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February 2022 Employment Situation: South Carolina Shows Limited Progress On Labor Participation



It’s been a hot minute (well, two months) since the U.S. Bureau of Labor Statistics (BLS) released updated data on labor participation in South Carolina.

Now we’ve got two months worth of numbers – along with seasonal revisions – to look at.

According to the latest data, labor participation in South Carolina ticked up incrementally in February to 57.2 percent. That’s a modest 0.1 percent uptick from the previous month – and is roughly in line with where this metric has been for the past year.

The problem? That’s an absolutely terrible number … sixth-worst in the country, in fact.

Only New Mexico (56.7 percent), Alabama (56.6 percent), Arkansas (56.5 percent), Mississippi (55 percent) and West Virginia (55 percent) fared worse.




Nationally, labor participation stood at 62.3 percent during the month of February. That is down from its recent peak of 63.4 percent under the administration of former president Donald Trump. As has been the case for the past two decades, the Palmetto State continues to lag well behind the national average on this critical employment indicator.

And no, it’s not because we have a larger-than-average retiree population …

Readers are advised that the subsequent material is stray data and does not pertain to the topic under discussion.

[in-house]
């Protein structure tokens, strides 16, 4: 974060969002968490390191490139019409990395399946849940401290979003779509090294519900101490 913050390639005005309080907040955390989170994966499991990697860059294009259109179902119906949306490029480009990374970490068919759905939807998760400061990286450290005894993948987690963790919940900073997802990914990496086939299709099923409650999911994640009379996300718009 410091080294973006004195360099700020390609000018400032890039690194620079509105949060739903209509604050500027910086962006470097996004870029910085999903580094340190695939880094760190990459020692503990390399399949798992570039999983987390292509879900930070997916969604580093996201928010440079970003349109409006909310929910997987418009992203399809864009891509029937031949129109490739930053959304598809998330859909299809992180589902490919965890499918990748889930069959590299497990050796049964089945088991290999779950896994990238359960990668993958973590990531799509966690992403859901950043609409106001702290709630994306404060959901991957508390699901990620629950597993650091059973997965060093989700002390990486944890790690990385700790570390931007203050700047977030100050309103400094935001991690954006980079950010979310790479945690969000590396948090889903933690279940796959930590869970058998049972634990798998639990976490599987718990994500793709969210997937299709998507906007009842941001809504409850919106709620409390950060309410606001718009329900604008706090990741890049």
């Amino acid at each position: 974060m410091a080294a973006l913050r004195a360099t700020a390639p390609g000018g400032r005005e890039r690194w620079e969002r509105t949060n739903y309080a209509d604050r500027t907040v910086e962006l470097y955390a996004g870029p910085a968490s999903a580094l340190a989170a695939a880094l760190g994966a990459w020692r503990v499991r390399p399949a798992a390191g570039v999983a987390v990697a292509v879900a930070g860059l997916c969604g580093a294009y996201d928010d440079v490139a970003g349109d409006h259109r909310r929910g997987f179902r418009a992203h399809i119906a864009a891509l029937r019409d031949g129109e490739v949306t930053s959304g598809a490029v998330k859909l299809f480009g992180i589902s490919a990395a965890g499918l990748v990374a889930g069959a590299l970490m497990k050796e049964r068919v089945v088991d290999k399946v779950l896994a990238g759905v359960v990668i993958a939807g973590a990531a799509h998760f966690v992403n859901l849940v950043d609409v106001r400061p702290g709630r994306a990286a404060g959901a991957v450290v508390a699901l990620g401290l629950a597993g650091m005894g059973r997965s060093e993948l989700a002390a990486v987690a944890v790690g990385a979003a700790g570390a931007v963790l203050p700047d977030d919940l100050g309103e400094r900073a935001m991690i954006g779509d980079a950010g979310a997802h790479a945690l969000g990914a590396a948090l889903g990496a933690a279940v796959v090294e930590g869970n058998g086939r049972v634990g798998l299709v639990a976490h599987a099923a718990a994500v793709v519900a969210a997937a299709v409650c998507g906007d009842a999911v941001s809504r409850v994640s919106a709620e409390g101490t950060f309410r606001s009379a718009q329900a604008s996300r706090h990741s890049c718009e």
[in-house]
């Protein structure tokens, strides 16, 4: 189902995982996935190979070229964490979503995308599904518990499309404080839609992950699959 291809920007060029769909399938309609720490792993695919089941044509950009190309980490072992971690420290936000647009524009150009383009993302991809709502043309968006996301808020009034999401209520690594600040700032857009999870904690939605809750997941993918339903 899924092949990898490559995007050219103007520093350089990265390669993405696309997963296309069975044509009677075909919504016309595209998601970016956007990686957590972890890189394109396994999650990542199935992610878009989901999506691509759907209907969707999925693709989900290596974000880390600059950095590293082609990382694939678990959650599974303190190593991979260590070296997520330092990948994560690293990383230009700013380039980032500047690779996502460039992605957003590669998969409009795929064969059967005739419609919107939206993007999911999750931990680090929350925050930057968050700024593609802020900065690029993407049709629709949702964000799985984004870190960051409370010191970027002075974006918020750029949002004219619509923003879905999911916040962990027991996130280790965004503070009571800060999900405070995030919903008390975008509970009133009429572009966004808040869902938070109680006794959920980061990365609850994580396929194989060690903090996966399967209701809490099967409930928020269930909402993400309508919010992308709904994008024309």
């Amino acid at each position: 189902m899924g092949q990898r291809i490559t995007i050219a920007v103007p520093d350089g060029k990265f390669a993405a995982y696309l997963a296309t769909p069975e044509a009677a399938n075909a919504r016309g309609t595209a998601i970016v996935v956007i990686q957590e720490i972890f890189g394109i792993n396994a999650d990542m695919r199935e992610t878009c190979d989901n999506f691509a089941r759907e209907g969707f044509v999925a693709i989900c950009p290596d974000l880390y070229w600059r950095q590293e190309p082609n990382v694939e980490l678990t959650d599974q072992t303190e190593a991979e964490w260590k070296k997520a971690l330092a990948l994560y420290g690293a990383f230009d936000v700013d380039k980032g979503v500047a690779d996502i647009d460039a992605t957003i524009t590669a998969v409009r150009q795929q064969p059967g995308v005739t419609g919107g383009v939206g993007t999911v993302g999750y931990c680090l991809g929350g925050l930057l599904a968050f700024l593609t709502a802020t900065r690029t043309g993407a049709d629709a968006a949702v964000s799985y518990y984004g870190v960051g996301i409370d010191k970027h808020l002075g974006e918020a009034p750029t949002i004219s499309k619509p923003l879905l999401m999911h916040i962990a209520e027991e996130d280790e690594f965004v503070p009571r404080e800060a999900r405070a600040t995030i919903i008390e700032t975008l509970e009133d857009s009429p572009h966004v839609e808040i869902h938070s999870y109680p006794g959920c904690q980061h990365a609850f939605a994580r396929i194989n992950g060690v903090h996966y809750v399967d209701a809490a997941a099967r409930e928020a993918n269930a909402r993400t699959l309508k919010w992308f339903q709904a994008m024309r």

As I have often noted, I track labor participation far more closely than the widely watched unemployment rate – a.k.a. the metric mindlessly regurgitated by politicians and their mainstream media mouthpieces. Why do I do that? Because this number provides a much more accurate indicator of the extent to which people are gainfully employed in the Palmetto State.

And the extent to which South Carolina is slipping further on this front …

Labor participation reached as high as 68.5 percent during the early 1990s – right around the time so-called “Republicans” were taking control of state government. That was above the national average during that time period.

Since then, there has been a steady erosion. Labor participation in South Carolina stood at 60.3 percent between May and September 2011 – but by then it had slipped behind the national rate (which ranged between 64 percent and 64.2 percent during that same time period).  In May of 2012, the rate dipped below 60 percent – and has remained beneath this demarcation line ever since.  

Labor participation plunged during the coronavirus pandemic as weekly jobless claims spiraled out of control beginning in March of 2020, but these claims normalized last spring and have actually held below pre-pandemic levels ever since.

Seasonal revisions have smoothed out the peaks and valleys of the last few years, but the downward trend continues … South Carolina’s labor participation rate dipped below 58 percent in August of 2019 and has not been above this line since.

A big part of the problem? The Palmetto State has watched its regional rivals run circles around it when it comes to tax competitiveness.

Lawmakers are finally beginning to address this issue – or proposing to address it anyway – but so far everything they have put forward falls into the “too little too late” category.



(Via: FITSNews)

Will Folks is the founding editor of the news outlet you are currently reading. Prior to founding FITSNews, he served as press secretary to the governor of South Carolina. He lives in the Midlands region of the state with his wife and seven children. Oh, he also has LOTS of hats … but has given them up for Lent this year.



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